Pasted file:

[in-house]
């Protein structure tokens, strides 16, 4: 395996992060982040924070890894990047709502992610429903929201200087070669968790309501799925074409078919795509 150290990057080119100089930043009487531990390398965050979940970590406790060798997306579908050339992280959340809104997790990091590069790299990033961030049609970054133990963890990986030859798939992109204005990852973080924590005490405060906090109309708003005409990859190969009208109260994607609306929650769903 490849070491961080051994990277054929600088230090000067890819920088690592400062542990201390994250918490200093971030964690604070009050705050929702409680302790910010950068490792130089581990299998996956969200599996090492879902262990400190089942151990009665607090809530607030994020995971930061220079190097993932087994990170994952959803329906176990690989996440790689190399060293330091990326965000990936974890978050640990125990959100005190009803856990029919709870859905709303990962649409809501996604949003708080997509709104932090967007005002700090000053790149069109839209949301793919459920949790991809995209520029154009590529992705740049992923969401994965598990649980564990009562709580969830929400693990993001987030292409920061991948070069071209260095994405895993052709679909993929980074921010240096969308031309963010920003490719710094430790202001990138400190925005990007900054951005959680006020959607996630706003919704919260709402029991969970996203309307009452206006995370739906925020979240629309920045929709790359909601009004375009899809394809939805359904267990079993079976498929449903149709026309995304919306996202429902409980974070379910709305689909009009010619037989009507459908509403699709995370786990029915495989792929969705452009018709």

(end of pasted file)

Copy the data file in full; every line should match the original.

[in-house]
């Protein structure tokens, strides 16, 4: 395996992060982040924070890894990047709502992610429903929201200087070669968790309501799925074409078919795509 150290990057080119100089930043009487531990390398965050979940970590406790060798997306579908050339992280959340809104997790990091590069790299990033961030049609970054133990963890990986030859798939992109204005990852973080924590005490405060906090109309708003005409990859190969009208109260994607609306929650769903 490849070491961080051994990277054929600088230090000067890819920088690592400062542990201390994250918490200093971030964690604070009050705050929702409680302790910010950068490792130089581990299998996956969200599996090492879902262990400190089942151990009665607090809530607030994020995971930061220079190097993932087994990170994952959803329906176990690989996440790689190399060293330091990326965000990936974890978050640990125990959100005190009803856990029919709870859905709303990962649409809501996604949003708080997509709104932090967007005002700090000053790149069109839209949301793919459920949790991809995209520029154009590529992705740049992923969401994965598990649980564990009562709580969830929400693990993001987030292409920061991948070069071209260095994405895993052709679909993929980074921010240096969308031309963010920003490719710094430790202001990138400190925005990007900054951005959680006020959607996630706003919704919260709402029991969970996203309307009452206006995370739906925020979240629309920045929709790359909601009004375009899809394809939805359904267990079993079976498929449903149709026309995304919306996202429902409980974070379910709305689909009009010619037989009507459908509403699709995370786990029915495989792929969705452009018709």